Historic Dalit Conference Endorses Global Dalit Rights Declaration and Establishes Greater Solidarity With African American Leaders and Activists

Historic Dalit Conference Endorses Global Dalit Rights Declaration and Establishes Greater Solidarity With African American Leaders and Activists


The International Commission for Dalit Rights (ICDR) and the Global Conference Organizing Committee successfully convened the 1st Global Conference on Defending Dalit Rights March 19-21, 2015 at Trinity Washington University in Washington, D.C. Dozens of Dalit advocates and allies, from India, Nepal, Bangladesh, the UK, Norway, Canada, and throughout the U.S. gathered together to develop a strategic framework designed to mitigate and bring an end to Caste-based discrimination (CBD), affecting an estimated 280 million individuals today. Congresswoman Eleanor Holmes Norton and Dr. Cornel West participated as honored guests. Both fervently expressed their commitment and solidarity with the Dalit cause.

The term Dalit (meaning “oppressed, broken”) is a designation for a group of people traditionally regarded as ‘untouchable’ in the Indian caste system (also known as “Scheduled Castes” and “Scheduled Tribes”), now extending throughout South Asia (India, Nepal, Pakistan, Sri Lanka and Bangladesh) and the diaspora. The Dalit plight is a modern humanitarian crisis, often referred to as a ‘hidden apartheid’, with victims forced into slave and bonded labor, denied access to communal water sources, and refused service at public establishments solely on the basis of their caste or descent. Such discrimination is especially harsh for women and children born within low-caste communities, resulting in rape and murder, with countless numbers forced into sex trafficking.

After two days of presenting on the five themes, the Global Conference Organizing Committee (GCOC) leadership put forth the “Global Dalit Rights Declaration,” a 30-point articulation of the self-determined perspective Dalits hold for themselves, and that they are advancing to be recognized by the UN, and globally, by 2020.

This marks the first time Dalit leaders from around the world are collaboratively endeavoring to assert, ensure, and realize their human rights by the year 2020, along with the solidarity and support from a myriad of organizations and key voices of the Western world.

One such proponent is scholar and activist Dr. Cornel West, a chief guest of the conference, who arrived on Friday evening to observe the consensus process for the Dalit Rights Declaration. On Saturday, March 21, West joined conference attendees and other supporters for the “Human Chain Demonstration for Dalit Rights & Dignity,” a 3-hour demonstration and rally in front of the White House. Dr. West delivered a passionate and inspirational rallying cry declaring his solidarity with Dalits in the “common struggle” shared with African Americans and the #blacklivesmatter movement. He highlighted, to great response from demonstrators, the leadership and example of renowned Dalit scholar and legislator, Dr. B.R. Ambedkar, the ‘architect’ of India’s Constitution, and drew parallels between the Dalit Rights struggle and the Civil Rights Movement in the United States. March 21 is also observed as the International Day for the Elimination of Racial Discrimination.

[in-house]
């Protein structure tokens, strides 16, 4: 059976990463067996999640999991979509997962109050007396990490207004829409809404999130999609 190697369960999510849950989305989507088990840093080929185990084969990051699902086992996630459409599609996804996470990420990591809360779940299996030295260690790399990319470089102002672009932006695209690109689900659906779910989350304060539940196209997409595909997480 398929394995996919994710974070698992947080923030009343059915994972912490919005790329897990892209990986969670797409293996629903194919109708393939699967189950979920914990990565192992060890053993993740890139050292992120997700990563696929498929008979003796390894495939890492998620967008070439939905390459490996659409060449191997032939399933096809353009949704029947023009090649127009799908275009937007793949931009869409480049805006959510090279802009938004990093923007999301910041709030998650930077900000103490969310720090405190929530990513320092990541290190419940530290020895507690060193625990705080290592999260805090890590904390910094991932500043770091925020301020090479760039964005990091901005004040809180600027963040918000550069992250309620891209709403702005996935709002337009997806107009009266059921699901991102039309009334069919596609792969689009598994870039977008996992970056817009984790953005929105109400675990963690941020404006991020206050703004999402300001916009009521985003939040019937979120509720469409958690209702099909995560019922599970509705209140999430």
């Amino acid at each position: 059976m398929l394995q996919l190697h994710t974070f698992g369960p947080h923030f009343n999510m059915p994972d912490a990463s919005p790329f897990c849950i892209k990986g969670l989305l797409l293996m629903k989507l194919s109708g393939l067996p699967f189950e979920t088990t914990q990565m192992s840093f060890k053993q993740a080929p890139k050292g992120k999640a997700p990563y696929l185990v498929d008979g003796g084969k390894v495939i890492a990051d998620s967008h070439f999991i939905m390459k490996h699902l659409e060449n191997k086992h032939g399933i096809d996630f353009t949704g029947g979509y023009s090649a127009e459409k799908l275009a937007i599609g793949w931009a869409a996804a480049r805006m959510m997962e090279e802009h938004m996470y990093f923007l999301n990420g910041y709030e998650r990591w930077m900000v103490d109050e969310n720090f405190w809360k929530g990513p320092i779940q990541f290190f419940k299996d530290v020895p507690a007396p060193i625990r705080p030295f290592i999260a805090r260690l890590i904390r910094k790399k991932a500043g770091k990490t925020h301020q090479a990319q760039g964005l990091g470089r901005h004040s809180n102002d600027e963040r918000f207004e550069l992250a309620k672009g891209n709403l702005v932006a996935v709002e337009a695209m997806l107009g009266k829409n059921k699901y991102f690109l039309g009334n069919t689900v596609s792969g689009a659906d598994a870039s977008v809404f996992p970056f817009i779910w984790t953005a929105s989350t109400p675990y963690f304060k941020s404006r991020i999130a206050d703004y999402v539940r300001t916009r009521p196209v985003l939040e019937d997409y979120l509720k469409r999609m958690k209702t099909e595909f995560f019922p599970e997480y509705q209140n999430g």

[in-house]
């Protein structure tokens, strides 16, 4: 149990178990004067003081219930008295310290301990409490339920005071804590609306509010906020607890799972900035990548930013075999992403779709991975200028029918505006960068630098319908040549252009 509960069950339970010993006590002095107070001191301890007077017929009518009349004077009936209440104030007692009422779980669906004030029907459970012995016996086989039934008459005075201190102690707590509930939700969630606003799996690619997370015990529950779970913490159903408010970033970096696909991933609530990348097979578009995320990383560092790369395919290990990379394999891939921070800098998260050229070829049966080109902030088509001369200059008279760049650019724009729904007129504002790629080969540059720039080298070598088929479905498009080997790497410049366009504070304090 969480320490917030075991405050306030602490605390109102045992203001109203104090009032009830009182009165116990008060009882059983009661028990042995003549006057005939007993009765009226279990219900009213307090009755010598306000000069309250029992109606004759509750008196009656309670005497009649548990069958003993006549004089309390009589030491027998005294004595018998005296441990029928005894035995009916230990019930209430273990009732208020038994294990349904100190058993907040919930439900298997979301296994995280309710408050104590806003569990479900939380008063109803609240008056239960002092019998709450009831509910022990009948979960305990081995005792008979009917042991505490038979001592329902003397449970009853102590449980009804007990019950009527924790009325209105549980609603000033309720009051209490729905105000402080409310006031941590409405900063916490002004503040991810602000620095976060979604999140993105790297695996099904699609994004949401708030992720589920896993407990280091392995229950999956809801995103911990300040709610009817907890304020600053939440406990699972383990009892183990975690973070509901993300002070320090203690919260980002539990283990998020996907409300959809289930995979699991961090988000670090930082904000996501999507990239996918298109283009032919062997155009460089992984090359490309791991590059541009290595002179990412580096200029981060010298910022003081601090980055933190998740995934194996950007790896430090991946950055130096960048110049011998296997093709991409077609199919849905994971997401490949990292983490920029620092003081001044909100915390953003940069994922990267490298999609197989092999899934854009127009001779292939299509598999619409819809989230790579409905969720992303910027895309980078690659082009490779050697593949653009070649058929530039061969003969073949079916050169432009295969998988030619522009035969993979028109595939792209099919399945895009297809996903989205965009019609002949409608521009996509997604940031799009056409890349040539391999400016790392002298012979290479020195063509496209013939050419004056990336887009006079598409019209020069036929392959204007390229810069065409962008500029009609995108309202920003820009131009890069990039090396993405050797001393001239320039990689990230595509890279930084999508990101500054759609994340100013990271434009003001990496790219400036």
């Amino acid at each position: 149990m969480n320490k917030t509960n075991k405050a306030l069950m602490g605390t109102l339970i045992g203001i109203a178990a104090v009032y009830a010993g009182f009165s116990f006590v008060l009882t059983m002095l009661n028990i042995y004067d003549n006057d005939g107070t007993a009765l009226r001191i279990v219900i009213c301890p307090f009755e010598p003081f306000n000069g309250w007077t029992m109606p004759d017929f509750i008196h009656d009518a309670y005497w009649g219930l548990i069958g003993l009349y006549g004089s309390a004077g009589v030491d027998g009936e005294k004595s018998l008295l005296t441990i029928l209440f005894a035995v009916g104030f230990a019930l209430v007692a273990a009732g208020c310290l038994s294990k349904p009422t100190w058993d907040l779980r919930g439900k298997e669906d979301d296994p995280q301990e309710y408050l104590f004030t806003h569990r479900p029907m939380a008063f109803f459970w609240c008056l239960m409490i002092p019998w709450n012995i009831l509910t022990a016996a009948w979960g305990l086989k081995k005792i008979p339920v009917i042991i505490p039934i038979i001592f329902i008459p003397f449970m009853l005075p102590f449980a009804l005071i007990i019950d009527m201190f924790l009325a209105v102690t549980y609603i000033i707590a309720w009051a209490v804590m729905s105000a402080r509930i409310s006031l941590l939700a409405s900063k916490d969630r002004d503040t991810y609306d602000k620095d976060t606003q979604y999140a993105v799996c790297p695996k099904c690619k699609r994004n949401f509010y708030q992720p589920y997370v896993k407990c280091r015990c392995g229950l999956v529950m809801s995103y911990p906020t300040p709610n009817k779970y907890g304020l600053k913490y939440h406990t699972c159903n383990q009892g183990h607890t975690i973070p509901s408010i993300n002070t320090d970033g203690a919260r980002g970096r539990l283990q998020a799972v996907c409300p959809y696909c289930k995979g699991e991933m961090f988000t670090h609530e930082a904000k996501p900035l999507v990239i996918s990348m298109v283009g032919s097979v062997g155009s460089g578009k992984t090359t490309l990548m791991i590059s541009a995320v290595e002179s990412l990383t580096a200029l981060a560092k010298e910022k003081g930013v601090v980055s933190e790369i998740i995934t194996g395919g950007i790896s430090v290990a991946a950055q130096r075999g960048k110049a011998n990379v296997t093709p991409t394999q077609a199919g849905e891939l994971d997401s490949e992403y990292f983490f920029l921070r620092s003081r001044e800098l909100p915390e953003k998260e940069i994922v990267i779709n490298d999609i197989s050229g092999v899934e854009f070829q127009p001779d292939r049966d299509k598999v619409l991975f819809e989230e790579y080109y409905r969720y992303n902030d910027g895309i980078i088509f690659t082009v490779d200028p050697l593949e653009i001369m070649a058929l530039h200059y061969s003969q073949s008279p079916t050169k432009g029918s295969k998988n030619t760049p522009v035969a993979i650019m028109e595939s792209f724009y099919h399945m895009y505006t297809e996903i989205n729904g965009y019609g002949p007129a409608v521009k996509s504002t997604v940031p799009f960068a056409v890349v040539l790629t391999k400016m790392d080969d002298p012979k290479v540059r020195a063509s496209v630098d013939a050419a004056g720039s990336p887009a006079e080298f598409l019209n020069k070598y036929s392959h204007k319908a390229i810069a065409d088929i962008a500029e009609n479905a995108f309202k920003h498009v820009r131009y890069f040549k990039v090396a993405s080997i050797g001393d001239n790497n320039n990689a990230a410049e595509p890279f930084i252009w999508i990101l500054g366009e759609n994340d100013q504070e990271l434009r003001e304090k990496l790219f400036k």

Also participating in the March 21 rally were DC-based singer/songwriter Courtney Dowe, who shared a song whose refrain rang out, “Dalit rights are human rights!,” and author and global peace walker Audri Scott Williams, who had just attended the 50th Anniversary of the Selma-Montgomery March, commemorating Bloody Sunday and the Voting Rights Act of 1965. Judge Rohulamin Quander, of the African American Legacy Families, a group who presented “The Declaration of Empathy” on behalf of Dalits, at the U.S. Capitol in January 2014, also offered deeply inspired remarks, recommitting the legacy families to supporting the Dalit cause.

During the rally, conference attendees advocated the passing of a binding resolution by the U.S. Congress officially condemning Caste-based discrimination (based upon Congresswoman Norton’s draft), and urged member nations of the United Nations (UN) to endorse the UN “Draft Principles and Guidelines for the Effective Elimination of Discrimination Based on Work and Descent”, established by the UN Human Rights Council (A/HRC/11/CRP.3). The conference, itself, welcomed participants from notable NGOs and policy bodies including the U.S. State Department, UN, Human Rights Watch, and The World Bank, as well as several India, Nepal, and Bangladesh-based Dalit Rights organizations and offices.

Also introduced during the Global Conference was the Dalit Civil Society Network (DCSN), an online resource, based around the 5 thematic areas examined during the conference, and designed to facilitate communication and connections between Dalit advocates and allies worldwide; and, the Student FRDM (Friends of the Dalit Movement)Initiative, an effort to engage and leverage students’ and faculty members’ participation at colleges and universities in the West in the growing efforts to bring the Dalit cause to the center stage of the world’s awareness for the purpose of effectively dismantling the attitudes and institutions that still allow the practice of ‘untouchability’ to go virtually unchecked in the contemporary world.

Dalit Rights Global Declaration 2015